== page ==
For the first time in living memory, and hopefully the last, we are celebrating Easter in dispersion. This feels really disorientating. The weather outside is exceptionally beautiful, spring is now in full swing, overflowing with the signs of new life accompanied by the sound of birdsong. We would be forgiven for thinking that everything is fine and that life can carry on as normal.
However, nothing is fine, and nothing is normal. Many more people are getting infected with the coronavirus, well over 100 thousand people throughout the world have already died because of it (nearly 10,000 in the UK alone), and we are all doing our best to follow the rules of social distancing. Most of the activities we enjoy have stopped, and we are waiting for the pandemic to ease so that we can be out and about once again working, and seeing our families and friends.
We are waiting for the world we miss so much to come back to life again. We are waiting for the resurrection. It is in this state of waiting that we are today celebrating the feast of all feasts, the Resurrection of Our Lord. It is in the midst of a world of anxiety and fear that the hope of resurrection to eternal life is being proclaimed to us and all people:
Christ is risen from the dead, trampling down death by death,
And upon those in the tombs bestowing life!
(Eastern Orthodox Liturgy)
Does this mean that there is no more death, that we can be somehow oblivious to what’s happening around us? No, the hope of our faith is neither a utopian illusion, nor a deception. Rather, it is a conviction that God is with us in both our life and in our death. In his Son, our Saviour and brother, Jesus Christ, God knows what it means to live a human life, what it means to be surrounded by the darkness of evil, and what it means to die.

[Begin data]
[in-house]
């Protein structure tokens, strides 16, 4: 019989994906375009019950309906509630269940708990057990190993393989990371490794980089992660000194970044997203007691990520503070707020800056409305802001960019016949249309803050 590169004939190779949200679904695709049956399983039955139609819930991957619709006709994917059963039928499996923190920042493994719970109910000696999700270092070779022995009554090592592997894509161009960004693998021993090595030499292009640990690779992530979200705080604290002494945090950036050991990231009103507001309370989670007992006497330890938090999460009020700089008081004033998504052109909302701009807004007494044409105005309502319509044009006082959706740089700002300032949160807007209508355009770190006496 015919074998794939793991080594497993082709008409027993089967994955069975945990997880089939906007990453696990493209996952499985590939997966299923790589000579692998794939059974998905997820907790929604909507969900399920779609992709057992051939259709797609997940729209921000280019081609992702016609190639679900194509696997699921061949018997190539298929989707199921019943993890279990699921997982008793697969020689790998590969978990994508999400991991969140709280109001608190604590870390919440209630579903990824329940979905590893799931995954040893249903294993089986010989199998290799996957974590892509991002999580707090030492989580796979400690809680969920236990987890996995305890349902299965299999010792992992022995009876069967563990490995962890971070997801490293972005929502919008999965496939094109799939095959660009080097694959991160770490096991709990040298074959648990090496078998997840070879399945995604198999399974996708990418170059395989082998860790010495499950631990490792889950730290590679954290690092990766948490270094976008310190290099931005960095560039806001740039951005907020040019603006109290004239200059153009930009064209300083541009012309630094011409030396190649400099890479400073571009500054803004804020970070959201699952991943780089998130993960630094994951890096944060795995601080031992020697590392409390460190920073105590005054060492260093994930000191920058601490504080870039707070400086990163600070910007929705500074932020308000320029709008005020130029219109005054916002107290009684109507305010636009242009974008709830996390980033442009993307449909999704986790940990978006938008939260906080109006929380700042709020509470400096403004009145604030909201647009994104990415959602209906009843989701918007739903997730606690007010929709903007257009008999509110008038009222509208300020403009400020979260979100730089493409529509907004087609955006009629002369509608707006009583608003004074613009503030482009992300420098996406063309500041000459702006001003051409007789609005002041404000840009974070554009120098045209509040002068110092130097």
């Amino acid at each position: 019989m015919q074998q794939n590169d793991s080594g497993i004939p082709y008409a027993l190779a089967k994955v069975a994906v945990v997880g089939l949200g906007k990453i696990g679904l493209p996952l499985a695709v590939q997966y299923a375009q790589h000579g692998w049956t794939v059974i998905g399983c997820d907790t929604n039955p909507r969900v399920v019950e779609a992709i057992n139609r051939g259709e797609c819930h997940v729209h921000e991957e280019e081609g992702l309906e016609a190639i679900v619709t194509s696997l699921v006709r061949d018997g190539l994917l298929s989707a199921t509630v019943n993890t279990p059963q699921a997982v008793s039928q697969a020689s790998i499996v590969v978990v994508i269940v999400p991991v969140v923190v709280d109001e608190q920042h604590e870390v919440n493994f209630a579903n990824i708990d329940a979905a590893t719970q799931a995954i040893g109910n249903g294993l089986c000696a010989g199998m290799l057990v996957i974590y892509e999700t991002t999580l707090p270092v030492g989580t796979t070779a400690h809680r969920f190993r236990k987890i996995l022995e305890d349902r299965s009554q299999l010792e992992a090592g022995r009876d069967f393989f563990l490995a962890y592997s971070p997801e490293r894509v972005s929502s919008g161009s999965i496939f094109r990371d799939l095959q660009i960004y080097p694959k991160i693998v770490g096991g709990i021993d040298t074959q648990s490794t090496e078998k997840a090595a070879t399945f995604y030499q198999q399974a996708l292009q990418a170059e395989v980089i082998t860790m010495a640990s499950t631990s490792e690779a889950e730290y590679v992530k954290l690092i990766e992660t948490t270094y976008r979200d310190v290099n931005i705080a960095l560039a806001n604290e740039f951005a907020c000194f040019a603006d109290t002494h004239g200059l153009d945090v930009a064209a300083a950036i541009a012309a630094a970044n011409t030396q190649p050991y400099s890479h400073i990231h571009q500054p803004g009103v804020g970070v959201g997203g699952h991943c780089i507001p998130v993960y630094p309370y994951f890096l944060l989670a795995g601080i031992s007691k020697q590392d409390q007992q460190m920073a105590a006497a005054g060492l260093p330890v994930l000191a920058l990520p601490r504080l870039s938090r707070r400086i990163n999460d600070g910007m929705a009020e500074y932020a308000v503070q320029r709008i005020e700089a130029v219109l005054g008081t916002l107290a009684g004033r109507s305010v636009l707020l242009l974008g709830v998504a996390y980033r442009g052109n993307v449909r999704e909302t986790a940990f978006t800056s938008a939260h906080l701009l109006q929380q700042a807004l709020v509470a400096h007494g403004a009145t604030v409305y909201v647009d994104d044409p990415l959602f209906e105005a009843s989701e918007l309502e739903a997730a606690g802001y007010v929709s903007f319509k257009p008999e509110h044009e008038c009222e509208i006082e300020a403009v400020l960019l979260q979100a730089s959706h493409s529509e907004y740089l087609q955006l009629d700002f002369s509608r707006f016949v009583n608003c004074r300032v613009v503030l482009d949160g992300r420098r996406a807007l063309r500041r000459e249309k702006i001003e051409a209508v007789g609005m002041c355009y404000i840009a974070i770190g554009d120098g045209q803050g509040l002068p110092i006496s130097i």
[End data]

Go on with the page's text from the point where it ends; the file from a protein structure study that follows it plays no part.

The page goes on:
The Son of God, who suffered and was crucified for us, experienced death just as we do. More than that, he experienced a kind of death none of us would ever want to or ever should go through. Although he was without sin, he suffered as if he was a criminal: nailed to the cross, and abandoned by almost everyone but his mother and a few of his closest friends.
His death, however, is not something to lament over but something to give thanks to God for. St Paul reminds us why, when he writes, ‘Set your minds on things that are above, not on things that are on earth, for you have died, and your life is hidden with Christ in God’ (Col 3.2-3). This is not an invitation to walk with one’s head in the clouds and do nothing about what’s happening around us. Quite the opposite. It is a reminder that in our Baptism, we have already died: we have died to sin, to despair, and to fear.
Baptism gives us freedom to live our lives in the hope of the Risen Christ. If taken seriously, it can change absolutely everything about the way in which we see ourselves and others around us. ‘For you have died, and your life is hidden with Christ in God’ - what an astonishing statement that is. In Baptism God invites you and me to live with him, to go to the places God goes and to walk the paths God walks, while we are still awaiting the second coming of Our Lord.